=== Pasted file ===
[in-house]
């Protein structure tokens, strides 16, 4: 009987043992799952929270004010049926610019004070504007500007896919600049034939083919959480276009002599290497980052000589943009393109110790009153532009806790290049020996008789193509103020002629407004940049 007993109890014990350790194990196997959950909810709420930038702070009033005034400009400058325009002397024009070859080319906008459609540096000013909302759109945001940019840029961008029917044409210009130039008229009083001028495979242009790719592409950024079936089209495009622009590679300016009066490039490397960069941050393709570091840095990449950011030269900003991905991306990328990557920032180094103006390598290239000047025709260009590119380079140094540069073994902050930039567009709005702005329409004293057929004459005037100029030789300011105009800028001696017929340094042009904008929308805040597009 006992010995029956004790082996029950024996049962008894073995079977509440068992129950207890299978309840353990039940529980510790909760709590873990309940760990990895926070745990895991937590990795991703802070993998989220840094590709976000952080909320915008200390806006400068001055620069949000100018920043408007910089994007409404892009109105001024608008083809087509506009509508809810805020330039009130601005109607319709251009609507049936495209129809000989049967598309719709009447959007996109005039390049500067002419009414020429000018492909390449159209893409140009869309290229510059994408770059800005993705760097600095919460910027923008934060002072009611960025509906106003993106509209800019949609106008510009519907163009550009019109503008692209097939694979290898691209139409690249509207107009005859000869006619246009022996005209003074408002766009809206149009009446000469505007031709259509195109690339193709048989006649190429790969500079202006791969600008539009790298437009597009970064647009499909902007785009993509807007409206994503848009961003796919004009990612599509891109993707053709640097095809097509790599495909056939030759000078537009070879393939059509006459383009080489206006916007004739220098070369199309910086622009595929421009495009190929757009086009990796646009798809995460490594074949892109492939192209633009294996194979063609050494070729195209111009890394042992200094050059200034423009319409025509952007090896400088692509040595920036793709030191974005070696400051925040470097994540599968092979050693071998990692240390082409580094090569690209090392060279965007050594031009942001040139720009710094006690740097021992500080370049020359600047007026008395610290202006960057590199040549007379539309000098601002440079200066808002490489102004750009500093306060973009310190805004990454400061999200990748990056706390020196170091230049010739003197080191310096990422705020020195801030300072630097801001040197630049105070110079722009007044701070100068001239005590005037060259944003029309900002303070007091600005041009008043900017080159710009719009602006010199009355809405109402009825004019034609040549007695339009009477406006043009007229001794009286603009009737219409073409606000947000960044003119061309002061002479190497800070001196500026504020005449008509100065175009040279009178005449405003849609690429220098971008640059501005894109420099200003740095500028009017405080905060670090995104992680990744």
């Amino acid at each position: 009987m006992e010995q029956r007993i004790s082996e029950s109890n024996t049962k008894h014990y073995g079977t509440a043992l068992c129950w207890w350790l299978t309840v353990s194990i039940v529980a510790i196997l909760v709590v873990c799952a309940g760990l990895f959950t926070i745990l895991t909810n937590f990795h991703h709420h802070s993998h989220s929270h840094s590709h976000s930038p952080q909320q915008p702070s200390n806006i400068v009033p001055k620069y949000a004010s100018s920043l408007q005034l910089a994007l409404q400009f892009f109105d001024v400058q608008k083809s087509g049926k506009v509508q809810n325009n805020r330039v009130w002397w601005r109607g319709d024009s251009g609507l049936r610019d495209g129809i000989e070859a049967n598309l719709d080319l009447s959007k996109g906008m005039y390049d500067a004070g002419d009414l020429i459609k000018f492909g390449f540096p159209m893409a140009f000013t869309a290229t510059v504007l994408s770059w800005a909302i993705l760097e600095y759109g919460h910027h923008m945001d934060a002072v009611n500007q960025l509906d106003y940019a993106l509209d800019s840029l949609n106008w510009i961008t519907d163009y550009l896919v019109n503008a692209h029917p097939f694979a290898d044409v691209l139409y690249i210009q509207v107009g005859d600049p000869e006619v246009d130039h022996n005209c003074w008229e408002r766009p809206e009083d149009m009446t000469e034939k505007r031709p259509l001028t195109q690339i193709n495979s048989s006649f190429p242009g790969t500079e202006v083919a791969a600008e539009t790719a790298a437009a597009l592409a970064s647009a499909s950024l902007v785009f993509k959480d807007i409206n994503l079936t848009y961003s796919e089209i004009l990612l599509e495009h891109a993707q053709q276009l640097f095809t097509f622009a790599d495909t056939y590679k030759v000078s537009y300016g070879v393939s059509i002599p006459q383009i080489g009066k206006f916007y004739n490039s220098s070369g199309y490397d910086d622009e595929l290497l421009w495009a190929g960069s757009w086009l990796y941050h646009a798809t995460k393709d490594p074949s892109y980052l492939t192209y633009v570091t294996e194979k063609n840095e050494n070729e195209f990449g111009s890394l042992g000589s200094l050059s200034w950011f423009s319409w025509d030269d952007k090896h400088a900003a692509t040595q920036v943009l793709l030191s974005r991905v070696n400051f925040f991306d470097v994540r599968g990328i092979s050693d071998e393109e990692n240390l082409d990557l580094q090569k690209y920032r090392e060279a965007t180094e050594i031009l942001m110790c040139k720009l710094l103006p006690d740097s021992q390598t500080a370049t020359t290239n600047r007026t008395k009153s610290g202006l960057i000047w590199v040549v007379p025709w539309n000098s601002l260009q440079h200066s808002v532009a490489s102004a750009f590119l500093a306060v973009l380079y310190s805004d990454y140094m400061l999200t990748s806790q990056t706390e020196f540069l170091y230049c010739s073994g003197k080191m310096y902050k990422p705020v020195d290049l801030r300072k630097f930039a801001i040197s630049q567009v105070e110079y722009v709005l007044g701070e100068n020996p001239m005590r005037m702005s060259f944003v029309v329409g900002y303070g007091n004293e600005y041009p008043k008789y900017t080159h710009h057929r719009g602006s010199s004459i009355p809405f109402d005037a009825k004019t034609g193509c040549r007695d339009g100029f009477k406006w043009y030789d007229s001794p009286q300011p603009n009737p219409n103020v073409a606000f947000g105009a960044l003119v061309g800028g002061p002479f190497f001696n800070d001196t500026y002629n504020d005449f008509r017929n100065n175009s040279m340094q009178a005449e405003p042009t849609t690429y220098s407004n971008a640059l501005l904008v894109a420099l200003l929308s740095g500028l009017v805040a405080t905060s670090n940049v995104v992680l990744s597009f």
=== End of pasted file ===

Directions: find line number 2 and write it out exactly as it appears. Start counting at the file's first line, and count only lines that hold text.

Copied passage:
């Protein structure tokens, strides 16, 4: 009987043992799952929270004010049926610019004070504007500007896919600049034939083919959480276009002599290497980052000589943009393109110790009153532009806790290049020996008789193509103020002629407004940049 007993109890014990350790194990196997959950909810709420930038702070009033005034400009400058325009002397024009070859080319906008459609540096000013909302759109945001940019840029961008029917044409210009130039008229009083001028495979242009790719592409950024079936089209495009622009590679300016009066490039490397960069941050393709570091840095990449950011030269900003991905991306990328990557920032180094103006390598290239000047025709260009590119380079140094540069073994902050930039567009709005702005329409004293057929004459005037100029030789300011105009800028001696017929340094042009904008929308805040597009 006992010995029956004790082996029950024996049962008894073995079977509440068992129950207890299978309840353990039940529980510790909760709590873990309940760990990895926070745990895991937590990795991703802070993998989220840094590709976000952080909320915008200390806006400068001055620069949000100018920043408007910089994007409404892009109105001024608008083809087509506009509508809810805020330039009130601005109607319709251009609507049936495209129809000989049967598309719709009447959007996109005039390049500067002419009414020429000018492909390449159209893409140009869309290229510059994408770059800005993705760097600095919460910027923008934060002072009611960025509906106003993106509209800019949609106008510009519907163009550009019109503008692209097939694979290898691209139409690249509207107009005859000869006619246009022996005209003074408002766009809206149009009446000469505007031709259509195109690339193709048989006649190429790969500079202006791969600008539009790298437009597009970064647009499909902007785009993509807007409206994503848009961003796919004009990612599509891109993707053709640097095809097509790599495909056939030759000078537009070879393939059509006459383009080489206006916007004739220098070369199309910086622009595929421009495009190929757009086009990796646009798809995460490594074949892109492939192209633009294996194979063609050494070729195209111009890394042992200094050059200034423009319409025509952007090896400088692509040595920036793709030191974005070696400051925040470097994540599968092979050693071998990692240390082409580094090569690209090392060279965007050594031009942001040139720009710094006690740097021992500080370049020359600047007026008395610290202006960057590199040549007379539309000098601002440079200066808002490489102004750009500093306060973009310190805004990454400061999200990748990056706390020196170091230049010739003197080191310096990422705020020195801030300072630097801001040197630049105070110079722009007044701070100068001239005590005037060259944003029309900002303070007091600005041009008043900017080159710009719009602006010199009355809405109402009825004019034609040549007695339009009477406006043009007229001794009286603009009737219409073409606000947000960044003119061309002061002479190497800070001196500026504020005449008509100065175009040279009178005449405003849609690429220098971008640059501005894109420099200003740095500028009017405080905060670090995104992680990744």